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Children’s Book Committee – July Pick

July 5, 2016


The Airport Book
written and illustrated by Lisa Brown
(Neal Porter Books/Roaring Brook Press/Macmillan, 2016)

Packed suitcases, long lines, and little sister’s missing toy are all part of this child’s eye view of airplane travel. Nuanced, humorous illustrations. (5-7)

The story featured a family going on vacation and walked readers through the process of what happens at the airport. Stefano liked the subplot with the monkey doll, while I thought it was great to read before taking children on an airplane, as the steps of the journey were explained and shown. It helped to create a conversation about what to expect while traveling and how things could possibly go wrong. The illustrations went with the story, and were chock full of action and details, while containing a funny subplot as well. Stefano really enjoyed this story and asked for numerous additional readings. Recommended for little and young ones (0-9).

– Stefano, 4 and his Mother, East Hampton, NY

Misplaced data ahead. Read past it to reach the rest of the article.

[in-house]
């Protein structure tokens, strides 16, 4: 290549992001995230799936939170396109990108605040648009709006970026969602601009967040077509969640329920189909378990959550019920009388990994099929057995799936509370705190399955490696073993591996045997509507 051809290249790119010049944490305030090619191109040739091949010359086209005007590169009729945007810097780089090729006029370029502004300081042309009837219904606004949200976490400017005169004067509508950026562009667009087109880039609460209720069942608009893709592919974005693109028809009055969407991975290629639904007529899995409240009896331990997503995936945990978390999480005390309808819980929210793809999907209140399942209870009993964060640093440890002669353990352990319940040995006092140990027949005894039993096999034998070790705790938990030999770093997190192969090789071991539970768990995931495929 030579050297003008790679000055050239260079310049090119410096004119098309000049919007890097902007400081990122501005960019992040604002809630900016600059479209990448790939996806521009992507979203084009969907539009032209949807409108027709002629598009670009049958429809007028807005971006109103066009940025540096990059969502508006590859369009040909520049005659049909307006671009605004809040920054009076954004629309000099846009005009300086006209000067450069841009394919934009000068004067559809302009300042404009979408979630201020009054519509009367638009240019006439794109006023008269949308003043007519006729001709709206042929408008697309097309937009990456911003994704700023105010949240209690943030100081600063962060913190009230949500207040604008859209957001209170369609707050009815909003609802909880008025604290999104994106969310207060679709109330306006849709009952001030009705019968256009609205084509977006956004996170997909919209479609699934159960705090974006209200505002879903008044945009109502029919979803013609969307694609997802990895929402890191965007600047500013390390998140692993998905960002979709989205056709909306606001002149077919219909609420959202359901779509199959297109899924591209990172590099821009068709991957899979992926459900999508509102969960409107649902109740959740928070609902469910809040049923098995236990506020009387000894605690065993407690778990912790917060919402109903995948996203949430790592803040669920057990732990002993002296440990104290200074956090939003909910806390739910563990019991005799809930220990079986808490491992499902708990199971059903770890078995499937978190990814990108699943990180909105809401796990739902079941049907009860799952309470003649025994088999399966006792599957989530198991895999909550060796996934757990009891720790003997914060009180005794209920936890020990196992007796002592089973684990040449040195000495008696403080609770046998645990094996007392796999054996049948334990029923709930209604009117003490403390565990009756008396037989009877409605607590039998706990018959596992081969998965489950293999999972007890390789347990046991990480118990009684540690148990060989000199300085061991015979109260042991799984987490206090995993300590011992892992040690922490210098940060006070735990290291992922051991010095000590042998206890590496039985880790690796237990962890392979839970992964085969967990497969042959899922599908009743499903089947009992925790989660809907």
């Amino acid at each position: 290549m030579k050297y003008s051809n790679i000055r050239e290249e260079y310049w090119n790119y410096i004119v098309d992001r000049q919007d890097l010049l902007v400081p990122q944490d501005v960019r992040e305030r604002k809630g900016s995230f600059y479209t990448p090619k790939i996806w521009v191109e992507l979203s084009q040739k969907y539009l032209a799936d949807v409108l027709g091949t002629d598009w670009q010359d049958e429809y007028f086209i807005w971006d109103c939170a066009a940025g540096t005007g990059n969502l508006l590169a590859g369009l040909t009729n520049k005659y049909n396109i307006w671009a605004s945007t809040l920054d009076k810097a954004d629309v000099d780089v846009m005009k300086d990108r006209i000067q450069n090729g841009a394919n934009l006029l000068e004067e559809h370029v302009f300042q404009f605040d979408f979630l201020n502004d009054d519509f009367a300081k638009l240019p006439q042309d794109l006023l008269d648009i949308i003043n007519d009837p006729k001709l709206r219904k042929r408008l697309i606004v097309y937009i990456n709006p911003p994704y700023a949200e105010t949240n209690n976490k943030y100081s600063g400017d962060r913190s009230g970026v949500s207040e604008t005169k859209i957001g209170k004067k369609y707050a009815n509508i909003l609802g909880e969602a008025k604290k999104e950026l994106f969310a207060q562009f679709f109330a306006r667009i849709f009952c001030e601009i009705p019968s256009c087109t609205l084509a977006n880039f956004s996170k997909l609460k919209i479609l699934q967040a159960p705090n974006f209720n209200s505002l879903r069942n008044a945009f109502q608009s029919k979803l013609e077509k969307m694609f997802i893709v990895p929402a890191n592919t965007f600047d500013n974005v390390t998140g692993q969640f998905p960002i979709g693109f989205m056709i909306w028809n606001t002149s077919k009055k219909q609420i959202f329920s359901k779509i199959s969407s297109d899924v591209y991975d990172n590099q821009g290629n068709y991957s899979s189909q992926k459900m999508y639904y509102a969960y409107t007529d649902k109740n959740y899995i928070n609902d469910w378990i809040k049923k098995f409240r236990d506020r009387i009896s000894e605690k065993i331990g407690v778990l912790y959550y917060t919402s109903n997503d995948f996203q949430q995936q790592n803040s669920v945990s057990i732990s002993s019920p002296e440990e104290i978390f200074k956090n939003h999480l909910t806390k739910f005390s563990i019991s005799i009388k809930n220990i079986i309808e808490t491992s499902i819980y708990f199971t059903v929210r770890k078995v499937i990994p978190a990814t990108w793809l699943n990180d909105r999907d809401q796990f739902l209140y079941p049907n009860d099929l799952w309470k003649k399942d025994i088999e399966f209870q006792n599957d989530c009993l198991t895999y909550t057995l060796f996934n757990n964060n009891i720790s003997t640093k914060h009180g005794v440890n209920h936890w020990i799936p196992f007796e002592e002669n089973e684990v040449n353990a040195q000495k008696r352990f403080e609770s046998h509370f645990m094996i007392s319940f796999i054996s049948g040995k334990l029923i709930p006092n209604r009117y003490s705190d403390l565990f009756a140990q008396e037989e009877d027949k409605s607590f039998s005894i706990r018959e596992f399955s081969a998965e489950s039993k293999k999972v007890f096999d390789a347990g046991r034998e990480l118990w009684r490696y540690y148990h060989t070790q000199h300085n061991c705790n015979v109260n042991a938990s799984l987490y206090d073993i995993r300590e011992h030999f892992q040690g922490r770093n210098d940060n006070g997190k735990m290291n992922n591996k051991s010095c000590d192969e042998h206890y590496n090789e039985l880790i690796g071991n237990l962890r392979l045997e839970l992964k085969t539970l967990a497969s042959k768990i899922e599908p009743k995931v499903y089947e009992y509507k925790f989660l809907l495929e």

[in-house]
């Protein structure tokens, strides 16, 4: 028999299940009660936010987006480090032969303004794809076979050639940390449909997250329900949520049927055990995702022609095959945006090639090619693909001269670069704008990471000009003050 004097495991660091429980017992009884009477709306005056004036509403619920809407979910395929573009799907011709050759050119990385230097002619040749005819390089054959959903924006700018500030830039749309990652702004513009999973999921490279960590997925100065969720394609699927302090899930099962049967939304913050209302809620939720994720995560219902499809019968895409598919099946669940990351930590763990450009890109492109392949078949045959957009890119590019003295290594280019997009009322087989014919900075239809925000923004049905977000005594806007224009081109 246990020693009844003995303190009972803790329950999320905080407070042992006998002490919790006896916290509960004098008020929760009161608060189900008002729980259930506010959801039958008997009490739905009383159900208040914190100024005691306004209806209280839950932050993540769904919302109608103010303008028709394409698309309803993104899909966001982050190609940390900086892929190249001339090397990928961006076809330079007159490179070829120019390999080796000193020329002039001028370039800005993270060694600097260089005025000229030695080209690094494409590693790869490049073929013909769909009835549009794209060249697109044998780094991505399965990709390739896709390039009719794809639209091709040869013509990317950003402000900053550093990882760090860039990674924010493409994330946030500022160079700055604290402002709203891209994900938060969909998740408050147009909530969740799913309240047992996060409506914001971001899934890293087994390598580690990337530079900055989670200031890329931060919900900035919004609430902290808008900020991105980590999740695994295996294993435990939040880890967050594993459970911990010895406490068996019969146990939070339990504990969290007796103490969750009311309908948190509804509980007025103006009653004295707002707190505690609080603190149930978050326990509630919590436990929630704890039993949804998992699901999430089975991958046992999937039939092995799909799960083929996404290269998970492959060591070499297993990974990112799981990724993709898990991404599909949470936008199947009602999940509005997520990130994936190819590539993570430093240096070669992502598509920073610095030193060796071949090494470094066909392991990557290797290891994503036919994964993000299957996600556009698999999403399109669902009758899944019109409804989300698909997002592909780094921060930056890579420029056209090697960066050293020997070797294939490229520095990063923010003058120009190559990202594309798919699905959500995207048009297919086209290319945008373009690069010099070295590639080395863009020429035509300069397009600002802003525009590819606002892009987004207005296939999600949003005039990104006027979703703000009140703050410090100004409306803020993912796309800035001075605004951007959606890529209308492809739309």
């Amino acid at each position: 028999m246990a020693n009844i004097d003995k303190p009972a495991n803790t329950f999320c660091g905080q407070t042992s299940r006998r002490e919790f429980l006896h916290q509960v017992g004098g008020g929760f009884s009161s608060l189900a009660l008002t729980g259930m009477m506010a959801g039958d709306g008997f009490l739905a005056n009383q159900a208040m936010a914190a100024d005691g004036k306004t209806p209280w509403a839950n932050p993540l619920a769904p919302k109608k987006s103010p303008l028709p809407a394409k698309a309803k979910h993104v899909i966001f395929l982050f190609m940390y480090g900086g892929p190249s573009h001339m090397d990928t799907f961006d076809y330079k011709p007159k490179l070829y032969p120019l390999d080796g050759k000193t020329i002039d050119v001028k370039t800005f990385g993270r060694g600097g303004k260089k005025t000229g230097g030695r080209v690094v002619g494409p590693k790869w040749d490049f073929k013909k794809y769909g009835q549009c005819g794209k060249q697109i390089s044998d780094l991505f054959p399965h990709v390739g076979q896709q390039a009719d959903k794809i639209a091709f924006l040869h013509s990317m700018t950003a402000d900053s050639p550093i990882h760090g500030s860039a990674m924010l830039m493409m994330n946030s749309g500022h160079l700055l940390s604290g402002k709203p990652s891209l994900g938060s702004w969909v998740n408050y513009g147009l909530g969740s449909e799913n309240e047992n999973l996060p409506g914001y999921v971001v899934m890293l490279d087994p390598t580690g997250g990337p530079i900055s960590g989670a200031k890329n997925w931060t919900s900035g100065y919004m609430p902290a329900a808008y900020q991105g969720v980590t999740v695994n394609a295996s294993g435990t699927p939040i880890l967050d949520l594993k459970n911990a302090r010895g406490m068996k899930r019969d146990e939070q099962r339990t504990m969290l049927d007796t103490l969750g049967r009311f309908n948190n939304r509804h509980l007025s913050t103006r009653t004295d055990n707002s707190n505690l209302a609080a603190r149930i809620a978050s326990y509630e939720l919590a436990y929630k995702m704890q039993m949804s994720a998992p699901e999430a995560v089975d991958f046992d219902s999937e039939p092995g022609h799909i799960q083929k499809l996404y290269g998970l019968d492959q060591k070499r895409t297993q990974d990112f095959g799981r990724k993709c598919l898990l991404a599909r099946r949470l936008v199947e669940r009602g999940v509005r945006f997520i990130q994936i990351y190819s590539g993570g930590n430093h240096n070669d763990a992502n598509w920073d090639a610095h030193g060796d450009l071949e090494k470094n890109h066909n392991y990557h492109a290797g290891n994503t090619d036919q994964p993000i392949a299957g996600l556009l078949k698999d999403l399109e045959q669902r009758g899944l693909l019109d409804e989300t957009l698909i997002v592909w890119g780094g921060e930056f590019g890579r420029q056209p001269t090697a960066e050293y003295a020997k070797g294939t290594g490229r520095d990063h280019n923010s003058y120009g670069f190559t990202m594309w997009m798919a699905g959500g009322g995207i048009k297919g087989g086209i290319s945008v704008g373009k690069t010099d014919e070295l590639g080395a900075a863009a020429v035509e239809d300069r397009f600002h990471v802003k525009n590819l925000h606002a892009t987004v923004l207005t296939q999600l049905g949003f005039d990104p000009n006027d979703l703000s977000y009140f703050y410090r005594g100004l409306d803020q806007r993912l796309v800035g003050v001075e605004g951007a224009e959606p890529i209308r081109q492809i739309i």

See our past monthly picks.

The Picture Book Re-Imagined

June 17, 2016


We are excited to announce the July 12 opening of The Picture Book Re-Imagined: The Children’s Book Legacy of Pratt Institute and the Bank Street College of Education. The exhibition, curated by Leonard Marcus, features original children’s book artwork, manuscripts, and archival materials highlighting the ongoing legacy of Bank Street and Pratt Institute in shaping children’s literature as an art form.

The exhibition will be on view at the Pratt Manhattan Gallery from July 12 through September 15.

Join us at the Gallery for two fantastic events!

On Thursday, August 4, we will be hosting Library Salon 8! Curator Leonard Marcus will lead an evening gallery talk of the exhibition. Register here to attend.

On Thursday, September 15, there will be a closing reception and Leonard will lead a panel discussion with noted authors, illustrators, and publishers to reflect on what’s new and best in illustrated books for young people while considering the impact of technology, new media, and globalization on this vibrant and rapidly changing art form. Register here to attend.